Silvia's dad in deal with Jewish businessman
Published: 09 Aug 2011 08:22 GMT+02:00
Updated: 09 Aug 2011 08:22 GMT+02:00
Queen Silvia has revealed that her father conducted a business deal with a prominent Jewish businessman whereby he took over his company in Berlin in 1939 and thereby facilitated the man's emigration from Nazi Germany.
The news has emerged after the conclusion of an investigation into alleged links between the Queen's father Walter Sommerlath and the Nazis.
Sommerlath reached a settlement with Efim Wechsler to take over his company in Berlin and in exchange handed over a coffee plantation in Brazil.
"I have searched in the Brazilian and German archives and found that my father and Efim Wechsler made an agreement on the factory in Berlin and coffee plantation in Brazil," Queen Silvia told Göteborgs-Posten.
According to the Queen it was her father's transfer of the plantation, and three plots in São Paulo in 1939 that made it possible for Wechsler to move to Brazil. Wechsler had already in 1938 been urged by the authorities to leave Germany.
"All of this has come as a complete news both to me and my brothers. Our father never said anything about this time and we kids did not ask either," the Queen said.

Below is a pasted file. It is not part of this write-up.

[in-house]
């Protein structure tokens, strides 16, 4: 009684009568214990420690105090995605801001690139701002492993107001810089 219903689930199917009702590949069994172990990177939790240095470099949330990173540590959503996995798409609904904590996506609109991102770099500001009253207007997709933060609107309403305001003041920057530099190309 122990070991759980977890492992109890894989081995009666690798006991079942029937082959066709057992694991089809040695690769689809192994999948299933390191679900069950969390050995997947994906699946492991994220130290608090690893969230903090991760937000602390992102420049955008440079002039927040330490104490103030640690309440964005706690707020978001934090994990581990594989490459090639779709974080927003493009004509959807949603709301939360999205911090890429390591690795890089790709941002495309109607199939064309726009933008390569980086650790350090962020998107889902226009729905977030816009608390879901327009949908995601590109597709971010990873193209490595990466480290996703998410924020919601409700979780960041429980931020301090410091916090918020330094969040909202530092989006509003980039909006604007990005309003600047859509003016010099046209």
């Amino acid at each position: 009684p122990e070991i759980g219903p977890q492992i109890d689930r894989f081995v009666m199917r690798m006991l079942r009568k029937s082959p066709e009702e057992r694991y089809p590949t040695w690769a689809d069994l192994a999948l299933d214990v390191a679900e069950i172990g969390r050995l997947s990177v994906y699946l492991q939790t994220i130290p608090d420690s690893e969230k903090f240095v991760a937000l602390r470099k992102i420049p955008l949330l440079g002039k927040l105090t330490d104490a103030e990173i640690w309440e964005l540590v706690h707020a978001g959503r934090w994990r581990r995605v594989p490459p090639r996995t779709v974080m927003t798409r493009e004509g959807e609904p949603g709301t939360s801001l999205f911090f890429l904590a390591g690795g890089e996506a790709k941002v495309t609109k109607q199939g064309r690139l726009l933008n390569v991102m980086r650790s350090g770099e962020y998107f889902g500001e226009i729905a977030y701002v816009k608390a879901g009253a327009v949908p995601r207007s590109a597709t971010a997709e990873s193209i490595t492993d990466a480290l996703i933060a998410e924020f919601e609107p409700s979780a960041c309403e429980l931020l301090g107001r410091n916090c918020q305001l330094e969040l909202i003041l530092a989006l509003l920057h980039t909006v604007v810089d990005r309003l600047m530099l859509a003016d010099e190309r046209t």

After six months in his new homeland the coffee plantation returned to a relative of Walter Sommerlath's wife.
Queen Silvia announced in May that she intended to get together with her relatives to investigate reports of her father's alleged links with Nazism.
The Queen has received assistance in the investigation of a cousin working as a lawyer in Brazil and a former Swedish national archivist.
According to a plethora of reports, Walther Sommerlath, who died in 1990, joined the Nazi party in 1934.
Last year a TV4 documentary series Kalla Fakta (The Cold Facts) reported a widely rumoured story that on his return from Brazil, as part of the so-called Aryanisation of Jewish assets in Germany in 1939, he took over a factory which was owned by a Jew.
Silvia, who has previously made public her desire to be more open with the press reacted angrily to the revelations in the documentary and replied with a private letter of complaint to Jan Scherman, who was general manager of the television channel at the time.
She denied her father was ever politically active or even in the military and Sommerlath continued to deny the allegations and any membership in the Nazi Party up untll his death.
Silva has been criticised widely in the press for not clarifying the stories which have refused to go away, so the news that she wanted to make a full investigation of the links between Germany and Brazil as well as between the Jewish family and her own came as quite a surprise.